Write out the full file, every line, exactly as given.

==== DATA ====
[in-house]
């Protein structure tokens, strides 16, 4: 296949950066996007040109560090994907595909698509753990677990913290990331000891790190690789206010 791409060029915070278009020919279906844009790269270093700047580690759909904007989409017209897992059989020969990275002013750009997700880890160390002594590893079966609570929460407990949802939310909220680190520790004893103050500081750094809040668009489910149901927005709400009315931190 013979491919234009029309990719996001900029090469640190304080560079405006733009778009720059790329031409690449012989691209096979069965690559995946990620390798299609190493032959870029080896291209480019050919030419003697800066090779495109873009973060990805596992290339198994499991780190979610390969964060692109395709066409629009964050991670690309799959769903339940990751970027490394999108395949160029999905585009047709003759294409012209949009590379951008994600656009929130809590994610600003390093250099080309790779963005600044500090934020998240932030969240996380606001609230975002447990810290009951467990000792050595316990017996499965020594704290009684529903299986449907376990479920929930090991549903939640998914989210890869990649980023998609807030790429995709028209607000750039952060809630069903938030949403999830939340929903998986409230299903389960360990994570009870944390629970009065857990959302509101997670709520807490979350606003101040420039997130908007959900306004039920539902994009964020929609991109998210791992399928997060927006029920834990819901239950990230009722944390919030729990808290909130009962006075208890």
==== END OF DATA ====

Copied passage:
[in-house]
């Protein structure tokens, strides 16, 4: 296949950066996007040109560090994907595909698509753990677990913290990331000891790190690789206010 791409060029915070278009020919279906844009790269270093700047580690759909904007989409017209897992059989020969990275002013750009997700880890160390002594590893079966609570929460407990949802939310909220680190520790004893103050500081750094809040668009489910149901927005709400009315931190 013979491919234009029309990719996001900029090469640190304080560079405006733009778009720059790329031409690449012989691209096979069965690559995946990620390798299609190493032959870029080896291209480019050919030419003697800066090779495109873009973060990805596992290339198994499991780190979610390969964060692109395709066409629009964050991670690309799959769903339940990751970027490394999108395949160029999905585009047709003759294409012209949009590379951008994600656009929130809590994610600003390093250099080309790779963005600044500090934020998240932030969240996380606001609230975002447990810290009951467990000792050595316990017996499965020594704290009684529903299986449907376990479920929930090991549903939640998914989210890869990649980023998609807030790429995709028209607000750039952060809630069903938030949403999830939340929903998986409230299903389960360990994570009870944390629970009065857990959302509101997670709520807490979350606003101040420039997130908007959900306004039920539902994009964020929609991109998210791992399928997060927006029920834990819901239950990230009722944390919030729990808290909130009962006075208890």